Sadetzki S, Langer CE, Bruchim R, Kundi M, Merletti F, Vermeulen R, Kromhout H, Lee A-K, Maslanyj M, Sim MR, Taki M, Wiart J, Armstrong B, Milne E, Benke G, Schattner R, Hutter H-P, Woehrer A, Krewski D, Mohipp C, Momoli F, Ritvo P, Spinelli J, Lacour B, Delmas D, Remen T, Radon K, Weinmann T, Klostermann S, Heinrich S, Petridou E, Bouka E, Panagopoulou P, Dikshit R, Nagrani R, Even-Nir H, Chetrit A, Maule M, Migliore E, Filippini G, Miligi L, Mattioli S, Yamaguchi N, Kojimahara N, Ha M, Choi K-H, Mannetje A’, Eng A, Woodward A, Carretero G, Alguacil J, Aragones N, Suare-Varela MM, Goedhart G, Schouten-van Meeteren AAYN, Reedijk AAMJ and Cardis E (2014) The MOBI-Kids study protocol: challenges in assessing childhood and adolescent exposure to electromagnetic fields from wireless telecommunication technologies and possible association with brain tumor risk. Front. Public Health 2:124. Sep 23, 2014. doi: 10.3389/fpubh.2014.00124.
The rapid increase in mobile phone use in young people has generated concern about possible health effects of exposure to radiofrequency (RF) and extremely low frequency (ELF) electromagnetic fields (EMF). MOBI-Kids, a multinational case-control study, investigates the potential effects of childhood and adolescent exposure to EMF from mobile communications technologies on brain tumor risk in 14 countries.
The study, which aims to include approximately 1,000 brain tumor cases aged 10-24 years and two individually matched controls for each case, follows a common protocol and builds upon the methodological experience of the INTERPHONE study. The design and conduct of a study on EMF exposure and brain tumor risk in young people in a large number of countries is complex and poses methodological challenges.
This manuscript discusses the design of MOBI-Kids and describes the challenges and approaches chosen to address them, including:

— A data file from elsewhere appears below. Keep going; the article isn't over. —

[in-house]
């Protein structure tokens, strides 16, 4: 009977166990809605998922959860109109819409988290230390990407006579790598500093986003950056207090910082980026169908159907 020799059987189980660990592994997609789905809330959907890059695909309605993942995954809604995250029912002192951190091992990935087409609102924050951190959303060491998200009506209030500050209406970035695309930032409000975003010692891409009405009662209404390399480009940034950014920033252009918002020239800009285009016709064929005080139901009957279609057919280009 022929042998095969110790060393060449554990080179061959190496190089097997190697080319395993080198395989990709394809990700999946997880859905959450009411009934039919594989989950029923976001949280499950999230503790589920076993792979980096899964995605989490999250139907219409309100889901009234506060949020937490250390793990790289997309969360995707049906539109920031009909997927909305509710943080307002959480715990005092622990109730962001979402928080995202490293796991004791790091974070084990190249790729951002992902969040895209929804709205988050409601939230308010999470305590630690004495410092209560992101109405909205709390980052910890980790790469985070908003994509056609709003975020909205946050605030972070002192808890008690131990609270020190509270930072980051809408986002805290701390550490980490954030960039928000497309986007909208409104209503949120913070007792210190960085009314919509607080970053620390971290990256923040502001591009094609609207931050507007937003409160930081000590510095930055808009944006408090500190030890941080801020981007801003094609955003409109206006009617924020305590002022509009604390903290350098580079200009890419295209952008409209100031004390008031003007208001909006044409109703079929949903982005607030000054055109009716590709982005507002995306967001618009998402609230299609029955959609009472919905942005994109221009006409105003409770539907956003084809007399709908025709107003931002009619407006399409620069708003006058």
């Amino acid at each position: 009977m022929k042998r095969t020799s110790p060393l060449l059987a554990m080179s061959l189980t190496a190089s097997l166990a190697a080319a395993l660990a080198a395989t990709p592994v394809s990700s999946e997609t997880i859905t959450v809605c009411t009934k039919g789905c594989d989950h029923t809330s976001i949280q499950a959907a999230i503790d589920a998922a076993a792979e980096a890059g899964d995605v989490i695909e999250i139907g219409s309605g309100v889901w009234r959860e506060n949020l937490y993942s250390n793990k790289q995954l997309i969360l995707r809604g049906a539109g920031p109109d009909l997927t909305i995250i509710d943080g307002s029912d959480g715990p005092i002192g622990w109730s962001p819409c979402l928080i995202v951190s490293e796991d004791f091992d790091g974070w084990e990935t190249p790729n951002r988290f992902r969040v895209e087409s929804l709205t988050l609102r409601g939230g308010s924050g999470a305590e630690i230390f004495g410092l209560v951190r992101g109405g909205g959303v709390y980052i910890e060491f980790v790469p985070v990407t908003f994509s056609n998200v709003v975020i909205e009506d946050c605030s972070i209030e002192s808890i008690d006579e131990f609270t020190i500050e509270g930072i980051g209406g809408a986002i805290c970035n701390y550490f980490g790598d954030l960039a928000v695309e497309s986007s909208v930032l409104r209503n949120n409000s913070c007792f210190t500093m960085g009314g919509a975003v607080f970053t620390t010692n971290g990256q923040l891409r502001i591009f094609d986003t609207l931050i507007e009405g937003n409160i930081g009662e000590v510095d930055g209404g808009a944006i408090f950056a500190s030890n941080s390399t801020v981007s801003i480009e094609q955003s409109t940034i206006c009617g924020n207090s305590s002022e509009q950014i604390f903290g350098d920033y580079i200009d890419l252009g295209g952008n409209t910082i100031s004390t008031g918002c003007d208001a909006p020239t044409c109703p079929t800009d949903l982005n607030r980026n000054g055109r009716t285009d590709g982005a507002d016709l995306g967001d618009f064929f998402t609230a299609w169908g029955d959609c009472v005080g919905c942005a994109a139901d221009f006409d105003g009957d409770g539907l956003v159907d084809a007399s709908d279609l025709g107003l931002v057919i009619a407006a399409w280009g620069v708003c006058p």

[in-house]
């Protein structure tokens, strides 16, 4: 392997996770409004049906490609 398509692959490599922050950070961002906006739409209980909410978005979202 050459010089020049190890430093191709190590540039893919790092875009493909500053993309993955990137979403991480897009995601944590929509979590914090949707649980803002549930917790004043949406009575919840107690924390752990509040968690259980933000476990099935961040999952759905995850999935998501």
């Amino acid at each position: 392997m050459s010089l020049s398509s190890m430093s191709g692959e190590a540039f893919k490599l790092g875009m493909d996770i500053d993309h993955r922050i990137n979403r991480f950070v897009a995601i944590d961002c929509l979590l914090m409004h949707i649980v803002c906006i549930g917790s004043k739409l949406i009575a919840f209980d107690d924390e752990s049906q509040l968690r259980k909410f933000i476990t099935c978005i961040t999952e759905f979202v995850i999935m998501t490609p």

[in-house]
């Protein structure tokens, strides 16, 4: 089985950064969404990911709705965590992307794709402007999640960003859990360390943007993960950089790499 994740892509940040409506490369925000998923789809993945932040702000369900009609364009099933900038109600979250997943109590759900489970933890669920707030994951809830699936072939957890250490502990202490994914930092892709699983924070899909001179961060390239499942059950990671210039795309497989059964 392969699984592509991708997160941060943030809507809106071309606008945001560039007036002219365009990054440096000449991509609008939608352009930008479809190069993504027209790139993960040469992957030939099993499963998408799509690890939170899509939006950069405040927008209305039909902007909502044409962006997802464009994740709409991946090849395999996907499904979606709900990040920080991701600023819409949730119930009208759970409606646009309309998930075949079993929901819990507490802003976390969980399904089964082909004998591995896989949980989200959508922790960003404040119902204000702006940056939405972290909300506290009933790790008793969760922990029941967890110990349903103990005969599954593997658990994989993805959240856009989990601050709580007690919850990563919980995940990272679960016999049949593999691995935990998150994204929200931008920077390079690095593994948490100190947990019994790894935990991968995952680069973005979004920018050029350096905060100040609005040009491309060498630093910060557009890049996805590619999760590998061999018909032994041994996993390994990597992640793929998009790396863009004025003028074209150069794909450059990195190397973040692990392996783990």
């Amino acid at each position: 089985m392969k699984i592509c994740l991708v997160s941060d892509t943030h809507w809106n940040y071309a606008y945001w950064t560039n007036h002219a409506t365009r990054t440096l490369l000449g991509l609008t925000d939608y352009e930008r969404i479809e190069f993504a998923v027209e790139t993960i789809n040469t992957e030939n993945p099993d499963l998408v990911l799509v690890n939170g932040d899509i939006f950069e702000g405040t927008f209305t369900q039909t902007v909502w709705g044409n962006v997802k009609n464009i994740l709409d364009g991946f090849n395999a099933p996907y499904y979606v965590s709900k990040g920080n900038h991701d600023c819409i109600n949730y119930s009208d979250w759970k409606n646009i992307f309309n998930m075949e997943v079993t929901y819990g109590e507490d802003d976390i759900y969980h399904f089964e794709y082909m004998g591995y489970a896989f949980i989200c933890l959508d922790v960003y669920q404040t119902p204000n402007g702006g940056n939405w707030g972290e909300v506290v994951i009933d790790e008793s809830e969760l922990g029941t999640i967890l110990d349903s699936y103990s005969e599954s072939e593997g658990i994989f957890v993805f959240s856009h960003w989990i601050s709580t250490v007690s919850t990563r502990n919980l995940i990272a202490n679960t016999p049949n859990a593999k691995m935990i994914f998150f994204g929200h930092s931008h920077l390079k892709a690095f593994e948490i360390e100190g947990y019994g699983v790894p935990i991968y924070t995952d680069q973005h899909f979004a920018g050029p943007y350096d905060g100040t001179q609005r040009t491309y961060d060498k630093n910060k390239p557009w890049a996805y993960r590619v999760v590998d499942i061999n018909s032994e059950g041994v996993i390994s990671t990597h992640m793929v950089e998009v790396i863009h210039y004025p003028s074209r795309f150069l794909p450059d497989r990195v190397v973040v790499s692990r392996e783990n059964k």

(1) the choice of controls operated for suspected appendicitis, to reduce potential selection bias related to low response rates among population controls;
(2) investigating a young study population spanning a relatively wide age range;
(3) conducting a large, multinational epidemiological study, while adhering to increasingly stricter ethics requirements;
(4) investigating a rare and potentially fatal disease; and (5) assessing exposure to EMF from communication technologies.
Our experience in thus far developing and implementing the study protocol indicates that MOBI-Kids is feasible and will generate results that will contribute to the understanding of potential brain tumor risks associated with use of mobile phones and other wireless communications technologies among young people.
Open Access: http://bit.ly/1pVKGyS
The original expected number of cases in the target age range was of the order of 2,000. With the implementation of the study, however, it became apparent that the number of eligible cases is, in fact, much lower, in large part due to an underestimation of the number of midline tumors in the study population and, to a lesser extent, the failure of busy medical staff to notify eligible patients in some centers. In most centers, it is difficult to know exactly how many cases are ineligible as doctors/hospital staff will generally not inform study staff of ineligible cases. However, centers with access to detailed, reliable registry information or hospital records have excluded from one-third to more than one-half of cases due to an ineligible (midline) diagnosis. Table 1 indicates the revised expected number of eligible cases per year; the revised expected total number of cases to be included in MOBI-Kids is around 1,000, based on each center’s length of time in the field and other factors such as number of participating hospitals and accessibility to eligible cases. Fortunately, the MOBI-Kids study still has sufficient statistical power despite the reduced number of cases (see Study Power below).